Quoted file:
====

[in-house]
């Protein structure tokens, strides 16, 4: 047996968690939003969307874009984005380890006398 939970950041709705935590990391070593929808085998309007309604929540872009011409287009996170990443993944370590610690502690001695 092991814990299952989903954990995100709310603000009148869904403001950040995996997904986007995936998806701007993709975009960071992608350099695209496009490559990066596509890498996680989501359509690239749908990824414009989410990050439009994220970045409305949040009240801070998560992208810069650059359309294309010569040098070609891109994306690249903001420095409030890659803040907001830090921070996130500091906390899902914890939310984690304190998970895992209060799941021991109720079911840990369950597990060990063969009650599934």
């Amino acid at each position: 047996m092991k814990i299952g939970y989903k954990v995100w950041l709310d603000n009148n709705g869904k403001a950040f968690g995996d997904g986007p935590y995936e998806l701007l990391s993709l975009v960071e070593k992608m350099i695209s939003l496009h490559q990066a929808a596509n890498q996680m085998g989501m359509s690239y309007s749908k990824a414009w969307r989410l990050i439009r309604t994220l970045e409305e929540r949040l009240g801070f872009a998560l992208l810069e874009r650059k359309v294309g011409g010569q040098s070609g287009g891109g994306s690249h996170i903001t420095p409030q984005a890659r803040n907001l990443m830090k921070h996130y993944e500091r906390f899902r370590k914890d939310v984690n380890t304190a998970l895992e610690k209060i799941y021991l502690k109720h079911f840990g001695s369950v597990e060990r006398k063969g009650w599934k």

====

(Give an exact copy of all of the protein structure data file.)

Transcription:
[in-house]
């Protein structure tokens, strides 16, 4: 047996968690939003969307874009984005380890006398 939970950041709705935590990391070593929808085998309007309604929540872009011409287009996170990443993944370590610690502690001695 092991814990299952989903954990995100709310603000009148869904403001950040995996997904986007995936998806701007993709975009960071992608350099695209496009490559990066596509890498996680989501359509690239749908990824414009989410990050439009994220970045409305949040009240801070998560992208810069650059359309294309010569040098070609891109994306690249903001420095409030890659803040907001830090921070996130500091906390899902914890939310984690304190998970895992209060799941021991109720079911840990369950597990060990063969009650599934």
């Amino acid at each position: 047996m092991k814990i299952g939970y989903k954990v995100w950041l709310d603000n009148n709705g869904k403001a950040f968690g995996d997904g986007p935590y995936e998806l701007l990391s993709l975009v960071e070593k992608m350099i695209s939003l496009h490559q990066a929808a596509n890498q996680m085998g989501m359509s690239y309007s749908k990824a414009w969307r989410l990050i439009r309604t994220l970045e409305e929540r949040l009240g801070f872009a998560l992208l810069e874009r650059k359309v294309g011409g010569q040098s070609g287009g891109g994306s690249h996170i903001t420095p409030q984005a890659r803040n907001l990443m830090k921070h996130y993944e500091r906390f899902r370590k914890d939310v984690n380890t304190a998970l895992e610690k209060i799941y021991l502690k109720h079911f840990g001695s369950v597990e060990r006398k063969g009650w599934k």